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Re: The state of IPv6 multihoming development
[CC:in to hipsec from multi6]
Iljitsch van Beijnum wrote:
Thus, instead of trying to make a TCP connection to e.g.
your-ip:25 I would create a TCP connection to hash(your-key):25.
Security would be trivial, since you would know the public
key of your peer. The details are in the HIP drafts.
Hm, what problem exactly does this solve that isn't solved by (for
That is a subtle question, thanks for asking that. That is also
exactly the question which has prevented HIP from becoming a WG
a long time ago. I think that the multi6 list is perhaps not the
right place to discuss that question, the answer is too long.
If you are interested, let's move this point off-line, to
the HIP mailing list, or some other better suited mailing list.
And please read the NSRG report before we start to dive into this.
Also, how does the hash to IP address mapping work in the absence of a
How does a name to IP address mapping work today? Using DNS,
for example. Or some other name resolution service.
There are pure hash based name resolution services, dubbed
"distributed hash tables" (DHT). I'm not an expert there,
but I can dig up a couple of references if you are interested.
I'm not sure if I've said so clearly on this list, but over the last
month or so I've come to realize that it's probably too soon to create a
definitive multihoming solution. So it would be good to come up with
meta-solutions that enable different solutions to work together, or
provide a growth path from one solution to the other.
I agree. Basically I wanted to point of the following:
1. Once we start to discuss solutions that require changes to the
end host (and perhaps these "mudem"s), there is also the option
of introducing a new name space, cryptographic or not.
2. End-host based multi-homing solutions *seem* to have the
same security problems as (some) end-host mobility solutions.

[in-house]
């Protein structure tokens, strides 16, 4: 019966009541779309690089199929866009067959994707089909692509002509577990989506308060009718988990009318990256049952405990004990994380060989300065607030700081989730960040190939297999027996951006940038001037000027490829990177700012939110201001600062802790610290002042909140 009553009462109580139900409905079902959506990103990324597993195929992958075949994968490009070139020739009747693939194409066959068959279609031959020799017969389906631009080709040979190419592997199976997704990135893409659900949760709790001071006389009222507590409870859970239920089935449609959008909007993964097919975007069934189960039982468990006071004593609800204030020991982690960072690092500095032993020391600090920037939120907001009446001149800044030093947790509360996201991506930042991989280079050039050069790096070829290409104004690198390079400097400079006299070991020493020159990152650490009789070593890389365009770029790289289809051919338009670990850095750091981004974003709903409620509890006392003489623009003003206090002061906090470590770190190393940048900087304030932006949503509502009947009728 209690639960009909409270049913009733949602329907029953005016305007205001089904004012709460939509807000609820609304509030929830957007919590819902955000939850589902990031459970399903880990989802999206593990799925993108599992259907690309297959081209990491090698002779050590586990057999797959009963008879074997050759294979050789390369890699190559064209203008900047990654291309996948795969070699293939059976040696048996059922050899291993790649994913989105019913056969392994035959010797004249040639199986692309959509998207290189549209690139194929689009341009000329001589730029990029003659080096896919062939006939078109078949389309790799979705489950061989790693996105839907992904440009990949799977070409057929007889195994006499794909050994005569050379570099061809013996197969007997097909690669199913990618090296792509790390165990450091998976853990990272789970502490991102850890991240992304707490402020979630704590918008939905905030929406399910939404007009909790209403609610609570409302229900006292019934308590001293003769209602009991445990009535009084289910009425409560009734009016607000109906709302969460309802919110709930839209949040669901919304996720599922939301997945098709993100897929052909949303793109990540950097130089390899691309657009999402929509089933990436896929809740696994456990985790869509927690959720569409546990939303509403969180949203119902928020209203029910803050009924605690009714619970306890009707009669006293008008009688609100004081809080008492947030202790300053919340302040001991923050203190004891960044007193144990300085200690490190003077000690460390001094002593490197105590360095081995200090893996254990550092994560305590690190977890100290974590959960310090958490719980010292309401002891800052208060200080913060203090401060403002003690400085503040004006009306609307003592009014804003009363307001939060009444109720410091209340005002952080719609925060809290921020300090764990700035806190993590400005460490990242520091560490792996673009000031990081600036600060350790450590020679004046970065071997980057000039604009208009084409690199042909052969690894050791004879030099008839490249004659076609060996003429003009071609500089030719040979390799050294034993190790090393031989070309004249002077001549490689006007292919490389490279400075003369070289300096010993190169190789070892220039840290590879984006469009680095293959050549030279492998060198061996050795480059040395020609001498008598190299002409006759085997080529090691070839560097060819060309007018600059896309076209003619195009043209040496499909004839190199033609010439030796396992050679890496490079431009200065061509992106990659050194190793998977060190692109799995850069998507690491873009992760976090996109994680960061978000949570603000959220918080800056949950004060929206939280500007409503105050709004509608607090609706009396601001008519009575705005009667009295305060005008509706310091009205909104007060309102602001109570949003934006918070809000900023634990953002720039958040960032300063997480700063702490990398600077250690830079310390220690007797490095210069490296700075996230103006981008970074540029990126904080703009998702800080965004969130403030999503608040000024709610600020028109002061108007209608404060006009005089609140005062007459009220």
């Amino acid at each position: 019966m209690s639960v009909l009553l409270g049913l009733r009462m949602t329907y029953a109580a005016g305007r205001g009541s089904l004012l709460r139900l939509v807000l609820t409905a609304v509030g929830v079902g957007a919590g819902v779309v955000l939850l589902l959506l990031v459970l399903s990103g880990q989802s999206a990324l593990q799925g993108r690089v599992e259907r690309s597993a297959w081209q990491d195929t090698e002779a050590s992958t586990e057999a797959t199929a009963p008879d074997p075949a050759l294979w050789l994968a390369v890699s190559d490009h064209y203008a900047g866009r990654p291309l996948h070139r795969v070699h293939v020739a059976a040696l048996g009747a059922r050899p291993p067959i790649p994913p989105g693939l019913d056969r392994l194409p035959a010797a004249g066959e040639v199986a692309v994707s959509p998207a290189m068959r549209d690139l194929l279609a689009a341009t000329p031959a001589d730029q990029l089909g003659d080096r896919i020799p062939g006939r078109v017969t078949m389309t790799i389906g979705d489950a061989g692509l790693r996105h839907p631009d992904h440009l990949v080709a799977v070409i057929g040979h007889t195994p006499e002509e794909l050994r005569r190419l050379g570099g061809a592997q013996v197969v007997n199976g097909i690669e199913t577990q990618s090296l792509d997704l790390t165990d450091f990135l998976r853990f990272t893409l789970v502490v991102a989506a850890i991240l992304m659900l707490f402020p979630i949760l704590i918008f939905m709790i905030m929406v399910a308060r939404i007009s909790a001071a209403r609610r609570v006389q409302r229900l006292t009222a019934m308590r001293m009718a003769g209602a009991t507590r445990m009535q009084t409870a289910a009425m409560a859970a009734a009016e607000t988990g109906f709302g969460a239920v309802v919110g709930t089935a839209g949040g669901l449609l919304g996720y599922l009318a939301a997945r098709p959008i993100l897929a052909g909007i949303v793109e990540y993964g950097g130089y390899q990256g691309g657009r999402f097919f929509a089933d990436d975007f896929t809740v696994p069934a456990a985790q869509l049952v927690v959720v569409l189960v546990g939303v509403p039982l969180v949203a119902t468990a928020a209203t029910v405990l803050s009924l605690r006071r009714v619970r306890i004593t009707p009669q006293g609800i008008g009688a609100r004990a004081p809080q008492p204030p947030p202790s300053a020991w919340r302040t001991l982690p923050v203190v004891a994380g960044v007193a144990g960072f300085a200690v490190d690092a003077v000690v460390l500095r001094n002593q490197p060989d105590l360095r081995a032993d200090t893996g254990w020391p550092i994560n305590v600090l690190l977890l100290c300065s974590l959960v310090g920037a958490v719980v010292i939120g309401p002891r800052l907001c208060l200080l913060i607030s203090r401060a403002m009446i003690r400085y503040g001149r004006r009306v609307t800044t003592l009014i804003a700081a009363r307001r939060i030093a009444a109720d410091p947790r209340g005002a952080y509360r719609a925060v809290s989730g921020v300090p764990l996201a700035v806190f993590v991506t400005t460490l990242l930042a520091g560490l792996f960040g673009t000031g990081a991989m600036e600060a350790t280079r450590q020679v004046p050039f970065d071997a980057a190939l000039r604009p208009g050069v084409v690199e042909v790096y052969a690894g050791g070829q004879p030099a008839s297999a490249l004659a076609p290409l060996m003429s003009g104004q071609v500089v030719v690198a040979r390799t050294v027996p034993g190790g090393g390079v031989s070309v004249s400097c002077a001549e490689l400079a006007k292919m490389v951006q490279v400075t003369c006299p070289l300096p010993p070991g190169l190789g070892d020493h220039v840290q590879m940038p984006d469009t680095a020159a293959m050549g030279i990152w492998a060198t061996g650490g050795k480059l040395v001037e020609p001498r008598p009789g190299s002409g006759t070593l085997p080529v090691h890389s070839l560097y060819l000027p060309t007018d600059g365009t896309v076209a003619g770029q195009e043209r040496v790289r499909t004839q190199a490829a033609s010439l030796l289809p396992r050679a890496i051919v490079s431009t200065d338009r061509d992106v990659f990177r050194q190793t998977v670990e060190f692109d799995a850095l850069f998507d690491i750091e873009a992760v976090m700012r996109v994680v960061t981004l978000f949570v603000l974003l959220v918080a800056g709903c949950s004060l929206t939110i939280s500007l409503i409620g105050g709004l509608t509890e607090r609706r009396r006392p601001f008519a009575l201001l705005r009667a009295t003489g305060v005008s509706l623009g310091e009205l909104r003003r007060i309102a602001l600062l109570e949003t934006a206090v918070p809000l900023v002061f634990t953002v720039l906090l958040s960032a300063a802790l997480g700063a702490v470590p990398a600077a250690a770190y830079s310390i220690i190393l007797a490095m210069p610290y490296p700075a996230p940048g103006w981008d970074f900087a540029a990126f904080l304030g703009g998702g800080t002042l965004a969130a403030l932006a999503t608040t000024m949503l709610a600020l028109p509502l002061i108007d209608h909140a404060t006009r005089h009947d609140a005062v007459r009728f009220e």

... More specifically: if we can make some sort of
identifier/locator seperation solution where the identifiers are simply
routable addresses, most of the ground work to move to crypto hash
identifiers is in place, and the only thing necessary is a good locator
If you create a solution where identifiers are simply
routable addresses, you are, from my point of view, basically
re-inventing Mobile IPv6. And since there are so many
problems with Mobile IPv6, I am quite sceptical about such
a design. Well, Mobile IPv6 works (probably) and the security
problems have been solved, but the result is, well, large
and complex. But perhaps I'm short sighted here, and you
have something else in your mind.
b) Resolving simultaneous movements (double jump). If both
ends of a connection are mobile and move at the same time,
they must somehow be able to reach each other after the
But what if the home agent becomes unreachable?
If the end-host is multi-homed, either in reality or conceptually,
there is no problem. You can consider the home agent as one
multi-homed interface. You can have multiple home agents if you
need to. Or none, temporarily. See the paper.
I read about a homeless mobility proposal somewhere a while ago, but I
haven't been able to find it again afterwards...
That was our draft. Since then we moved our work to HIP,
mainly due to security constraints. Maybe it would be the
time to have a look at cheaper-than-PK crypto solutions for